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Sarah Pullen, from Faversham, writes book called A Mighty Boy about losing son Silas to brain tumour

A mother whose 11-year-old son died from a brain tumour has laid bare her intense heartache and her family’s unimaginable journey in a powerful book.

A Mighty Boy tells the tragic but inspiring story of "bright and beautiful" Silas Pullen through the eyes of his mum Sarah who lifts the lid on the unbearable pain of losing a child.

Sarah’s raw and honest account of every parent’s worst nightmare has been completely paid for by a crowdfunding campaign and all profits from the book will go into the Silas Pullen Fund which has already raised £400,000 for the Brain Tumour Charity.

Silas Pullen
Silas Pullen

Silas was diagnosed with a malignant and aggressive brain tumour in August 2012 and died just after Christmas in 2014.

His final two years were spent in and out of hospitals enduring intensive treatment, but also surrounded by love, fun and adventure as Sarah and dad Ben and brothers Oscar, Inigo and Rufus made the most of every moment they had left with their beloved Silas.

Sarah, who lives in Badlesmere with the family, said: “The book is about the journey we went on as a family from the moment we were told he was going to die until the day he died and the journey through grief and beyond.

Video: Sarah Pullen on life after Silas

“It’s about Silas and who he was, his personality, the things that drove us nuts, and what made him laugh and cry – all those things which I don’t want us and the boys to forget.

Sarah Pullen is to publish a book on the loss of her son
Sarah Pullen is to publish a book on the loss of her son

“We started grieving from the moment the doctors gave us the diagnosis.

“They told us he would be dead in 12 to 18 months and there was nothing they could do.

“I came home that night and I said to Ben I wish he was dead in a car crash. I didn’t want to do the journey because I didn’t want him to suffer or be in any pain so I suppose our path in grief started then.

“But we still had to live, we still had to look after Silas and protect him and protect the other boys.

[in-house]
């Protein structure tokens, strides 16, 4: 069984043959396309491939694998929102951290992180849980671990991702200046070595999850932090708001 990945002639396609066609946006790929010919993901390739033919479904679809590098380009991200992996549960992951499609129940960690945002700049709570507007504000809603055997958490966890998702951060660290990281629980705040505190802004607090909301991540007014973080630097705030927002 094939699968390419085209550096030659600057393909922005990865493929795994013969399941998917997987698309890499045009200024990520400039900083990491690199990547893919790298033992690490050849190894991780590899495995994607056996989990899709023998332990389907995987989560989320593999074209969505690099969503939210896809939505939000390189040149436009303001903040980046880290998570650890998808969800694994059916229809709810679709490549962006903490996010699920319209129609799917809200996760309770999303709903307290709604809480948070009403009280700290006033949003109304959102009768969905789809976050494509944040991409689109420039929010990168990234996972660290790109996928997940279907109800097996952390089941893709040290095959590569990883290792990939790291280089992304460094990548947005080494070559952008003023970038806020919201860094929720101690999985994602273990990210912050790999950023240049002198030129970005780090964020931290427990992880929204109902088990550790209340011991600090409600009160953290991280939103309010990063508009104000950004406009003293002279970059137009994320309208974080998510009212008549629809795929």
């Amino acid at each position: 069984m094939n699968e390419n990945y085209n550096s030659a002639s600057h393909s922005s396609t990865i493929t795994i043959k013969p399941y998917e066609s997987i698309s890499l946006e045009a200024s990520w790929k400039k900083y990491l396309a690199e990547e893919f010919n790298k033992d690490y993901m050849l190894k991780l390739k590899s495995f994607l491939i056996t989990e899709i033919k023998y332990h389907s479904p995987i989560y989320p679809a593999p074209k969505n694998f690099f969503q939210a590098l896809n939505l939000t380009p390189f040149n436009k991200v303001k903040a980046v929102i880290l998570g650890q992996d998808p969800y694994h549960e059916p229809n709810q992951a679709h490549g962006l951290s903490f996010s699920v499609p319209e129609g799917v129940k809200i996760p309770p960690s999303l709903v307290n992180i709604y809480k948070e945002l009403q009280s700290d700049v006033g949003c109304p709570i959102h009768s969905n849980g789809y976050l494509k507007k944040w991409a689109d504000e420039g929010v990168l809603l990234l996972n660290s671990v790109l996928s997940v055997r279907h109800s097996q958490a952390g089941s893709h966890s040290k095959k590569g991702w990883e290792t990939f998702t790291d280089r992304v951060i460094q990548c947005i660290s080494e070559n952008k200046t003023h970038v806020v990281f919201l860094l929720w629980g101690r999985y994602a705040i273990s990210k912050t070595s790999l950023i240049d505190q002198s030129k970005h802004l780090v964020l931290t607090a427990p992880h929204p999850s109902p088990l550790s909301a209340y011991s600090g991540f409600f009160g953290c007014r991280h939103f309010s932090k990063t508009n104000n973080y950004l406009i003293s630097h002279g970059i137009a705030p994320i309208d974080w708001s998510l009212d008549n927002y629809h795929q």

Silas Pullen died of a brain tumour
Silas Pullen died of a brain tumour

“It was hard to find a way to live through it and find the positives and remember to laugh and have fun when death is hanging over you.

“It’s hard to accept that there is nothing that can be done and so inevitably, you’re fighting against that, and to have all of that hope taken away right at the beginning leaves you with very little.”

Only Ben and a handful of others have read the book so far but by next Easter, copies could be on the shelves in Waterstones or on Amazon thanks to unique publishers Unbound, which gets authors to crowd-fund before they take on the marketing and editing.

"We will never be happy in the same way we were when Silas was here, but we will eventually find a new form of happiness" - Sarah Pullen

Sarah says that parts of it are not an easy read but the process was a way for her to pour her emotion on to the paper and despite initially writing it for herself, she now hopes it may go some way in helping other parents facing a similar ordeal.

She said: “Writing the book was a way for me to remember all the little things about Silas that I didn’t want to ever forget and also to make sense of my feelings.

“When I first wrote it, I didn’t think I would do anything with it, but then I started thinking that it may help other people.

“When we first got Silas’ diagnosis we knew absolutely nothing about having a terminally ill child.

“The community nurses in Faversham were brilliant but when you’re filling in Do Not Resuscitate forms and the child is running into the room laughing and joking, we just had no idea of what it entailed.

“There are so many things I wish I had known and maybe I can help others to find out these things.

“It is also about getting people to talk about death and grief, which is so often brushed under the carpet.

“Death is not an option so we should be talking about it and we should not make it into such a taboo. Hopefully I can get people talking.”

The Pullen family
The Pullen family

The Silas Pullen Fund has been one of the Brain Tumour Charity’s biggest fundraisers and the total has rocketed past £400,000.

A Hollywood-themed ball in Newnham cashing in a staggering £60,000 a few weeks ago, a swim from Faversham to Sheppey and a charity gig at the Railway Hotel are just some of the local events which have helped to raise thousands for the fund.

But Silas has made his mark both nationally and across the world too, more recently with the It Is A No Brainer campaign which is still running and encourages A-listers to don a bandana and smile for the camera to raise awareness for the Brain Tumour Charity.

Joan Collins, Davina McCall and Freddie Flintoff have already pledged their support and more recently, Coldplay’s Chris Martin and Kate Winslet have been snapped with the red head piece.

Pupils let off balloons in memory of Silas
Pupils let off balloons in memory of Silas

Sarah adds: “When you are so thick with grief you can barely comprehend what people are saying or doing, and you start to ask yourself whether this is normal.

“But knowing that these things are normal is so reassuring and you are not the first or last to experience it, and I want to give that reassurance to others and show that you can find the strength eventually to move forward.

“As a family, things will never be normal again and we will never be happy in the same way we were when Silas was here, but we will eventually find a new form of happiness.”

Although the book is already funded, you can still donate on the crowdfunding page and have your name inside every copy which is published.

Find out more about the Silas Pullen Fund here and A Might Boy here.

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